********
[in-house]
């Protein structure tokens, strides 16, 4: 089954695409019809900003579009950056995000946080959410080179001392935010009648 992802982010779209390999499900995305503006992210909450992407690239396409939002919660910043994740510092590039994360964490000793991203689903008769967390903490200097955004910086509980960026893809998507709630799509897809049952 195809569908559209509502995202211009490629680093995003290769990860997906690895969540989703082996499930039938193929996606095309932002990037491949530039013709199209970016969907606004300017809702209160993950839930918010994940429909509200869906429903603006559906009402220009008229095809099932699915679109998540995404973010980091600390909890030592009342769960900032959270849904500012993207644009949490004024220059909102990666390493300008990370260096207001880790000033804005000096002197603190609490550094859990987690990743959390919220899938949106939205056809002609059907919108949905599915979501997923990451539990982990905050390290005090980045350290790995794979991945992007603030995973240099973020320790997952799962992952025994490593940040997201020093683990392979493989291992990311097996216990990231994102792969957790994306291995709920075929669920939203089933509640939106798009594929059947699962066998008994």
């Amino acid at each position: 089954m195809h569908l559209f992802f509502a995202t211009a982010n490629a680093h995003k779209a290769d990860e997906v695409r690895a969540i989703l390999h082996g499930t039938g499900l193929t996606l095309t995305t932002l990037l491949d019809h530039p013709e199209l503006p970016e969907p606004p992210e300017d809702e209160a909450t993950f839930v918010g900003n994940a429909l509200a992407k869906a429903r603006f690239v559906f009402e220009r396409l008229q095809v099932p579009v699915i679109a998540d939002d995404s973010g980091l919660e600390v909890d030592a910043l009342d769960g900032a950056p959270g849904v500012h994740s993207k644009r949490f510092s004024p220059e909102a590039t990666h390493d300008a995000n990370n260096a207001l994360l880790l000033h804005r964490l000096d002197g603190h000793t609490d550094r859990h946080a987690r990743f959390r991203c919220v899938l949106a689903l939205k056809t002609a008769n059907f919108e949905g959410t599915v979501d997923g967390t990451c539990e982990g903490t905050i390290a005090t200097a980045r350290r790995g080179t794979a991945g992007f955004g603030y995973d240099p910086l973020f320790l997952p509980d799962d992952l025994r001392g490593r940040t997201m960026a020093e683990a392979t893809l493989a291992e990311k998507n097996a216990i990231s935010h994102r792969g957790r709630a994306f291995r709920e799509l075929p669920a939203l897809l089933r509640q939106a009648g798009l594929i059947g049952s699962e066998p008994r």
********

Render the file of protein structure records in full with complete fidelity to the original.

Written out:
[in-house]
């Protein structure tokens, strides 16, 4: 089954695409019809900003579009950056995000946080959410080179001392935010009648 992802982010779209390999499900995305503006992210909450992407690239396409939002919660910043994740510092590039994360964490000793991203689903008769967390903490200097955004910086509980960026893809998507709630799509897809049952 195809569908559209509502995202211009490629680093995003290769990860997906690895969540989703082996499930039938193929996606095309932002990037491949530039013709199209970016969907606004300017809702209160993950839930918010994940429909509200869906429903603006559906009402220009008229095809099932699915679109998540995404973010980091600390909890030592009342769960900032959270849904500012993207644009949490004024220059909102990666390493300008990370260096207001880790000033804005000096002197603190609490550094859990987690990743959390919220899938949106939205056809002609059907919108949905599915979501997923990451539990982990905050390290005090980045350290790995794979991945992007603030995973240099973020320790997952799962992952025994490593940040997201020093683990392979493989291992990311097996216990990231994102792969957790994306291995709920075929669920939203089933509640939106798009594929059947699962066998008994």
């Amino acid at each position: 089954m195809h569908l559209f992802f509502a995202t211009a982010n490629a680093h995003k779209a290769d990860e997906v695409r690895a969540i989703l390999h082996g499930t039938g499900l193929t996606l095309t995305t932002l990037l491949d019809h530039p013709e199209l503006p970016e969907p606004p992210e300017d809702e209160a909450t993950f839930v918010g900003n994940a429909l509200a992407k869906a429903r603006f690239v559906f009402e220009r396409l008229q095809v099932p579009v699915i679109a998540d939002d995404s973010g980091l919660e600390v909890d030592a910043l009342d769960g900032a950056p959270g849904v500012h994740s993207k644009r949490f510092s004024p220059e909102a590039t990666h390493d300008a995000n990370n260096a207001l994360l880790l000033h804005r964490l000096d002197g603190h000793t609490d550094r859990h946080a987690r990743f959390r991203c919220v899938l949106a689903l939205k056809t002609a008769n059907f919108e949905g959410t599915v979501d997923g967390t990451c539990e982990g903490t905050i390290a005090t200097a980045r350290r790995g080179t794979a991945g992007f955004g603030y995973d240099p910086l973020f320790l997952p509980d799962d992952l025994r001392g490593r940040t997201m960026a020093e683990a392979t893809l493989a291992e990311k998507n097996a216990i990231s935010h994102r792969g957790r709630a994306f291995r709920e799509l075929p669920a939203l897809l089933r509640q939106a009648g798009l594929i059947g049952s699962e066998p008994r």